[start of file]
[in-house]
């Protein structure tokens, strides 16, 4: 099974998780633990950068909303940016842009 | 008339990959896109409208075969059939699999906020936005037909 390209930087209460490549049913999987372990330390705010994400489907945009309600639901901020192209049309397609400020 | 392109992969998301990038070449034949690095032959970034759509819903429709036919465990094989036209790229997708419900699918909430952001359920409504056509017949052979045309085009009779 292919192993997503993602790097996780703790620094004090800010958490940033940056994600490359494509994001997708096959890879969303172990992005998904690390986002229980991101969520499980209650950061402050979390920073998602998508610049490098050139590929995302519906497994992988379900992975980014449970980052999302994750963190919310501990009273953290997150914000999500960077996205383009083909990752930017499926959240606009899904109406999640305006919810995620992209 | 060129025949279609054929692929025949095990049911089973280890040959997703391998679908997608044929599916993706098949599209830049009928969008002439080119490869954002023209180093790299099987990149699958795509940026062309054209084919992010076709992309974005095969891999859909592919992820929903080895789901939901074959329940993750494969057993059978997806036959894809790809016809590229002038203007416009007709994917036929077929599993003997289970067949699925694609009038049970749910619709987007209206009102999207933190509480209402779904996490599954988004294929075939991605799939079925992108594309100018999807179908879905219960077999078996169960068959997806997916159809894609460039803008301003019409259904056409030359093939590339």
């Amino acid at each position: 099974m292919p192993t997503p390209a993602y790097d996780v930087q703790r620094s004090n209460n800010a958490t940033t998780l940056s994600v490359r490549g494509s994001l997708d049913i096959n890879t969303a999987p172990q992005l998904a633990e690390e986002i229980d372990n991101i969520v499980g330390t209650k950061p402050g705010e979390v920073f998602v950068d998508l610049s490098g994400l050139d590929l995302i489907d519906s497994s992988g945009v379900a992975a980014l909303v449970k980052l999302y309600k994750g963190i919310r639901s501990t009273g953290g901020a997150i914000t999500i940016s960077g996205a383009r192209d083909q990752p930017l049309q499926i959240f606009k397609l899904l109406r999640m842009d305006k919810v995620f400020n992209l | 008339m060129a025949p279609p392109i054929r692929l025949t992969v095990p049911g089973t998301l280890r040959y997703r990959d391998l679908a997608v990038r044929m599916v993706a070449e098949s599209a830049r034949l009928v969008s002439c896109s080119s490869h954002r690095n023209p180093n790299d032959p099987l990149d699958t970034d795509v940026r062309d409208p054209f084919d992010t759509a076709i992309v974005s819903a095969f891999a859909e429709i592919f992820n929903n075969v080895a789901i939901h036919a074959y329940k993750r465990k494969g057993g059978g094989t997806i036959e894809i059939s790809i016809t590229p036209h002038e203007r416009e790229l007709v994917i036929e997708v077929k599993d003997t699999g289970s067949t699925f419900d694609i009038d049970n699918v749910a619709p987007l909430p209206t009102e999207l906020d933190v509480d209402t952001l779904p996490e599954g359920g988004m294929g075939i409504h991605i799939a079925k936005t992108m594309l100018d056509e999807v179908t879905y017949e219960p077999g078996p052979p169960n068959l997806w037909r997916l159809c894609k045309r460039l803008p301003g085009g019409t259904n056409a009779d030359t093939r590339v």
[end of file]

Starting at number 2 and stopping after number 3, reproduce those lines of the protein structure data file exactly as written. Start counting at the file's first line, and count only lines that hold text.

């Protein structure tokens, strides 16, 4: 099974998780633990950068909303940016842009 | 008339990959896109409208075969059939699999906020936005037909 390209930087209460490549049913999987372990330390705010994400489907945009309600639901901020192209049309397609400020 | 392109992969998301990038070449034949690095032959970034759509819903429709036919465990094989036209790229997708419900699918909430952001359920409504056509017949052979045309085009009779 292919192993997503993602790097996780703790620094004090800010958490940033940056994600490359494509994001997708096959890879969303172990992005998904690390986002229980991101969520499980209650950061402050979390920073998602998508610049490098050139590929995302519906497994992988379900992975980014449970980052999302994750963190919310501990009273953290997150914000999500960077996205383009083909990752930017499926959240606009899904109406999640305006919810995620992209 | 060129025949279609054929692929025949095990049911089973280890040959997703391998679908997608044929599916993706098949599209830049009928969008002439080119490869954002023209180093790299099987990149699958795509940026062309054209084919992010076709992309974005095969891999859909592919992820929903080895789901939901074959329940993750494969057993059978997806036959894809790809016809590229002038203007416009007709994917036929077929599993003997289970067949699925694609009038049970749910619709987007209206009102999207933190509480209402779904996490599954988004294929075939991605799939079925992108594309100018999807179908879905219960077999078996169960068959997806997916159809894609460039803008301003019409259904056409030359093939590339």
């Amino acid at each position: 099974m292919p192993t997503p390209a993602y790097d996780v930087q703790r620094s004090n209460n800010a958490t940033t998780l940056s994600v490359r490549g494509s994001l997708d049913i096959n890879t969303a999987p172990q992005l998904a633990e690390e986002i229980d372990n991101i969520v499980g330390t209650k950061p402050g705010e979390v920073f998602v950068d998508l610049s490098g994400l050139d590929l995302i489907d519906s497994s992988g945009v379900a992975a980014l909303v449970k980052l999302y309600k994750g963190i919310r639901s501990t009273g953290g901020a997150i914000t999500i940016s960077g996205a383009r192209d083909q990752p930017l049309q499926i959240f606009k397609l899904l109406r999640m842009d305006k919810v995620f400020n992209l | 008339m060129a025949p279609p392109i054929r692929l025949t992969v095990p049911g089973t998301l280890r040959y997703r990959d391998l679908a997608v990038r044929m599916v993706a070449e098949s599209a830049r034949l009928v969008s002439c896109s080119s490869h954002r690095n023209p180093n790299d032959p099987l990149d699958t970034d795509v940026r062309d409208p054209f084919d992010t759509a076709i992309v974005s819903a095969f891999a859909e429709i592919f992820n929903n075969v080895a789901i939901h036919a074959y329940k993750r465990k494969g057993g059978g094989t997806i036959e894809i059939s790809i016809t590229p036209h002038e203007r416009e790229l007709v994917i036929e997708v077929k599993d003997t699999g289970s067949t699925f419900d694609i009038d049970n699918v749910a619709p987007l909430p209206t009102e999207l906020d933190v509480d209402t952001l779904p996490e599954g359920g988004m294929g075939i409504h991605i799939a079925k936005t992108m594309l100018d056509e999807v179908t879905y017949e219960p077999g078996p052979p169960n068959l997806w037909r997916l159809c894609k045309r460039l803008p301003g085009g019409t259904n056409a009779d030359t093939r590339v």